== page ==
Church of England repents over antisemitic past

Christchurch Cathedral, Oxford (PHOTO:

Gateway News UK correspondent Charles Gardner reflects on the complicated historical relationship between Israel and the Church and argues that it is time for the hearts of many Christ followers to change

Much of the blame for the current Middle East conflict should be laid squarely at the door – not of Israel, but the Church.

It is wholly appropriate, therefore, that the Church of England is holding a service of repentance for historic anti-Semitism at Oxford Cathedral on May 8.

For it was at the Synod of Oxford in 1222 (800 years ago) that laws were passed which ultimately led to the expulsion of Jews from England in 1290. 

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It was nearly 400 years before they were welcomed back by Cromwell, a period comparable to their enslavement in ancient Egypt; except that it was our ancestors who insulted God by keeping his own people – and all the blessings they could have offered – exiled from this green and pleasant land.

As it happens, it was also at Oxford during that time where Christian martyrs were burnt at the stake for the sake of the gospel brought to them by Jewish people.

The cause of church-based anti-Semitism was not just our sinful, hateful hearts, but bad theology going all the way back to the second century, now acknowledged in part by the established church.

It was shortly after the Apostles died that the so-called Church Fathers began the process of disassociating Christianity from its Judaic foundations by marking the Sabbath on a different day and separating Passover from Easter. All of which boosted the idea of the Jews, as ‘Christ-killers’, being our enemy.

Yes, the Jewish leaders did conspire to crucify Christ, but the other side of the same coin is that it was meant to happen, as Jesus was the ultimate Passover Lamb sacrificed for the sins of both Jew and Gentile (see Isaiah 53:10). In that sense, we are all responsible for nailing Christ to the cross.

St Paul explains how Jewish hearts (apart from those who founded the Church, of course) were hardened for a time for our sakes so that Gentiles too could taste the sweet salvation of sins forgiven. (Rom 11:25)

But God has not forgotten his ancient people, who have repeatedly felt the sting of his severe discipline. As a loving Father, he will never forsake them. In fact, he loves them with “an everlasting love” (Jer 31.3) and there is coming a day when “all Israel” will have their eyes opened to their Messiah (Rom 11.26).

Indeed, there is coming a time (and in some respects it has already come) when Jerusalem will no longer be trampled upon by Gentiles in fulfilment of Jesus’ prophecy (Luke 21:24). There are parts of the city – particularly the Temple Mount – still under Gentile control. But this will soon end, which is why there is such a furious battle over this piece of real estate.

It is, after all, God’s ‘holy mountain’ (Psalm 48:1, Ezekiel 43:6f) – but the devil, the “prince of this world”, is holding on to it for as long as he can. However, the King is coming to reign from this mount, and there will be no doubt over who is God. Idolatry will cease as Jesus sets up his kingdom for a thousand years.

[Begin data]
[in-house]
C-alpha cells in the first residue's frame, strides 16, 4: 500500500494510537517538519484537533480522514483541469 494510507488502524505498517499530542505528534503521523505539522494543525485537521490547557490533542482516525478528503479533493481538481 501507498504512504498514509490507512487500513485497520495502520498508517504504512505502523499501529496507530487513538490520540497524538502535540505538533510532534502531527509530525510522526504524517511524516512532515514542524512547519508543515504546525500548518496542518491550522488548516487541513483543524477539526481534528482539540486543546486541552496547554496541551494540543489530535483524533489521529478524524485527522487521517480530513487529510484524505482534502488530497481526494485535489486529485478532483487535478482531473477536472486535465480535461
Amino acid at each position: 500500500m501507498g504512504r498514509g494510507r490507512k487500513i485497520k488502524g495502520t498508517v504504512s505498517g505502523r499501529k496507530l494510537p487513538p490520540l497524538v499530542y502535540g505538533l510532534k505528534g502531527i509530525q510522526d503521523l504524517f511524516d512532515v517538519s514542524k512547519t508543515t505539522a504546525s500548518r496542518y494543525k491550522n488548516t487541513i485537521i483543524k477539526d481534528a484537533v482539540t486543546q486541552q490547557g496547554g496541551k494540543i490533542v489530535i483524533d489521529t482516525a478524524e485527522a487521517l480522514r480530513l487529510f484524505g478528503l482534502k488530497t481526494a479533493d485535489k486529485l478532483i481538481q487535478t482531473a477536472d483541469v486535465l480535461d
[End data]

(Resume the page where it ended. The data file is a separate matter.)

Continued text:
The distancing from Judaism encouraged by the likes of Constantine and the Church Fathers went hand in hand with the heretical notion that Christians had replaced Israel in God’s affections. This effectively meant that wherever we read ‘Israel’ in the Bible, we should think ‘Church’.

Such denial of the Father’s love for Jews spread like cancer through Christ’s ‘body’ on earth and also infected much of the political realm. Luther was an obvious example of this, with his anti-Semitic writings providing the religious defence for Nazism 400 years later.

Julius Streicher cited Luther’s book The Jews and their Lies as part of his defence at the Nuremberg Trials, declaring: “Dr Martin Luther would very probably sit in my place in the defendants’ dock today if this book had been taken into consideration by the prosecution.”

But as in all things in a world created by a loving God, there is a strong correlation between the physical and the spiritual. Denying God’s favour for the Jewish people will undoubtedly lead to denial of their right to the land, which is the default position of so many churches today. They refuse to see the marvellous miracle of Jewish restoration as part of God’s plan in spite of the plethora of Scriptures referring to it.

Jeremiah, who constantly castigated his people for their idolatry, nevertheless prophesied that their return from the far corners of the earth would be a greater miracle than the crossing of the Red Sea. (Jer 16:14f)

Charles Spurgeon, John Wesley and Bishop J C Ryle were among the great evangelical preachers of the past who clearly saw this.

If you are a Bible believer, Jewish entitlement to the land of Israel is surely a given. And when they are back in the land, according to Ezekiel, they will also turn back to the Lord as they are given a ‘new heart’ (chapter 36:24-26).

But how ridiculous that they are not even allowed to silently mouth a prayer on their holiest of sites (the Temple Mount, under Jordanian control – it’s a long and complex story) where only Muslims can pray.

When they come to know the Lord, however, as many are doing these days, they are able to pray to him anywhere.

The Good Samaritan parable could well apply to organisations today such as Christian Friends of Israel who are busy dressing the wounds of the injured victim on the roadside while many religious people walk by on the other side.

It’s time we returned the favour the Jewish people lavished on us with their precious Scriptures, their patriarchs, their prophets and their Saviour. For everything we do, or fail to do, hinges on our response to a Jew, whose name is Jesus.

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